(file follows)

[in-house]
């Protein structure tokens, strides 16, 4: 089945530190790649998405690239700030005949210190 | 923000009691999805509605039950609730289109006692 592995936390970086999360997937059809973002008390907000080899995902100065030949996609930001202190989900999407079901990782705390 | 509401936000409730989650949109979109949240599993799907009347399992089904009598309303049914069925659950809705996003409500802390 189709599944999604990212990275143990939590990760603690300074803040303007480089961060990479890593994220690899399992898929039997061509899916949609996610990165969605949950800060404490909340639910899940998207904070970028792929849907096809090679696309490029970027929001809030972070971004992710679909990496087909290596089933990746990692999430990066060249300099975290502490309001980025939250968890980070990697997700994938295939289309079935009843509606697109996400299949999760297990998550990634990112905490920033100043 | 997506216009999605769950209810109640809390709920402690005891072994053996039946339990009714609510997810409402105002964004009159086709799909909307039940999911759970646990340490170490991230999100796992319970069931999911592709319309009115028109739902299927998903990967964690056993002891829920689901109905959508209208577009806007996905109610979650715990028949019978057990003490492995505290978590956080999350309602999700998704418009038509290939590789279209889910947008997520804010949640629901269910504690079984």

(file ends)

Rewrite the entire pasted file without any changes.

[in-house]
């Protein structure tokens, strides 16, 4: 089945530190790649998405690239700030005949210190 | 923000009691999805509605039950609730289109006692 592995936390970086999360997937059809973002008390907000080899995902100065030949996609930001202190989900999407079901990782705390 | 509401936000409730989650949109979109949240599993799907009347399992089904009598309303049914069925659950809705996003409500802390 189709599944999604990212990275143990939590990760603690300074803040303007480089961060990479890593994220690899399992898929039997061509899916949609996610990165969605949950800060404490909340639910899940998207904070970028792929849907096809090679696309490029970027929001809030972070971004992710679909990496087909290596089933990746990692999430990066060249300099975290502490309001980025939250968890980070990697997700994938295939289309079935009843509606697109996400299949999760297990998550990634990112905490920033100043 | 997506216009999605769950209810109640809390709920402690005891072994053996039946339990009714609510997810409402105002964004009159086709799909909307039940999911759970646990340490170490991230999100796992319970069931999911592709319309009115028109739902299927998903990967964690056993002891829920689901109905959508209208577009806007996905109610979650715990028949019978057990003490492995505290978590956080999350309602999700998704418009038509290939590789279209889910947008997520804010949640629901269910504690079984």